On the day of her birthday, Olivia Fernandez drove to a nearby bakeshop along Bayan-bayanan Ave., Concepcion, Marikina. She was with her daughter Fiona, 3, and Fiona’s nanny. “After parking the car, I got off to buy a cake. I decided to leave Yaya and Fiona in the car since I wasn’t going to take long. Thing is, I forgot to lock the doors,” she recalls.
While inside the car, two decent-looking men approched the yaya and told her there were sparks coming from under the hood. “Yaya didn’t believe them since the car was just a few days old.” Suddenly, one guy opened the door and tried to snatch Fiona from her yaya, saying, “Delikado ang sasakyan niyo; ibaba mo ang bata.” Thinking about Fiona’s safety, her yaya refused to give the child to the men. When the strangers left, she immediately asked the delivery men nearby to call Olivia.
“When I got to the scene, everyone was telling me about these suspicious-looking guys. The delivery men told me that the guys threw coins at them, probably to distract them. Upon hearing Yaya’s account, I easily surmised that it was a modus operandi. I was so relieved that she refused to believe the men. Then I noticed that my bag, which I left on the passenger seat, was gone.”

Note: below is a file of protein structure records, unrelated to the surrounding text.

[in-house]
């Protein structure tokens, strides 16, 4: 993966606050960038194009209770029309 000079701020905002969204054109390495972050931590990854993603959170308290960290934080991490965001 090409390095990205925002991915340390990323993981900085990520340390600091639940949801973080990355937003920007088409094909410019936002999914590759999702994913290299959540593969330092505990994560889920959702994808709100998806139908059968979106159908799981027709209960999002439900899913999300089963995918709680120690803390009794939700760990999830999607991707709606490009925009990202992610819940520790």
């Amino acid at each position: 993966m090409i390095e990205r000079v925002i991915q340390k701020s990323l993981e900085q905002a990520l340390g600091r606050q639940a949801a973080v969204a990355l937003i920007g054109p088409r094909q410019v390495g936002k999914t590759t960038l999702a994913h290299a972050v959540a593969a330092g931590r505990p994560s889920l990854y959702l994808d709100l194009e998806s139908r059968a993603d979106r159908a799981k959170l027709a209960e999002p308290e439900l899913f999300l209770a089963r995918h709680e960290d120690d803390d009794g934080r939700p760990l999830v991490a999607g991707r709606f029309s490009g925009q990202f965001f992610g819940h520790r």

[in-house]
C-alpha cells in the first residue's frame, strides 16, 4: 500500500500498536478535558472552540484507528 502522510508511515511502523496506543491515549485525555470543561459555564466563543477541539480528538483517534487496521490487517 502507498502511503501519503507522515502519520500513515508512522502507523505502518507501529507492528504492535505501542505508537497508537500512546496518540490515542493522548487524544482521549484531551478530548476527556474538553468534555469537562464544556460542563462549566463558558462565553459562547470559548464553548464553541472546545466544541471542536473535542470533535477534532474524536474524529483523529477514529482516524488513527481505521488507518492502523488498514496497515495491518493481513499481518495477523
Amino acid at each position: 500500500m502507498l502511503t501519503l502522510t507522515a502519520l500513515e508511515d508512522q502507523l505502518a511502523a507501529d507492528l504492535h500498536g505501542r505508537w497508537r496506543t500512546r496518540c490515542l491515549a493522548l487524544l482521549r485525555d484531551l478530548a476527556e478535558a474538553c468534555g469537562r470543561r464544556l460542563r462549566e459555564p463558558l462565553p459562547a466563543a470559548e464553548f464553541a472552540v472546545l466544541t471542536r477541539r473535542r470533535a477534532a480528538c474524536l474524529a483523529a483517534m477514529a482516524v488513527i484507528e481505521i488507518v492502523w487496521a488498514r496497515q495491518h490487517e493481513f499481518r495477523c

One of the many Olivia is just one of the many victims of the Bukas Kotse Gang, one of the various scams that target mostly women. As moms, our children’s safety is our priority but if we ourselves are in danger, our children are compromised as well. “It was a good thing I brought my wallet with me. Inside my bag were my cell phone, a camera, our house keys, and a passbook which had our home address. That night, we changed our gate’s padlocks. The next day, we had all our door locks changed. I was just so thankful that my daughter was unharmed,” says Olivia. “Now I no longer leave anyone or anything valuable inside the car, even if it will only take me a minute to do an errand.”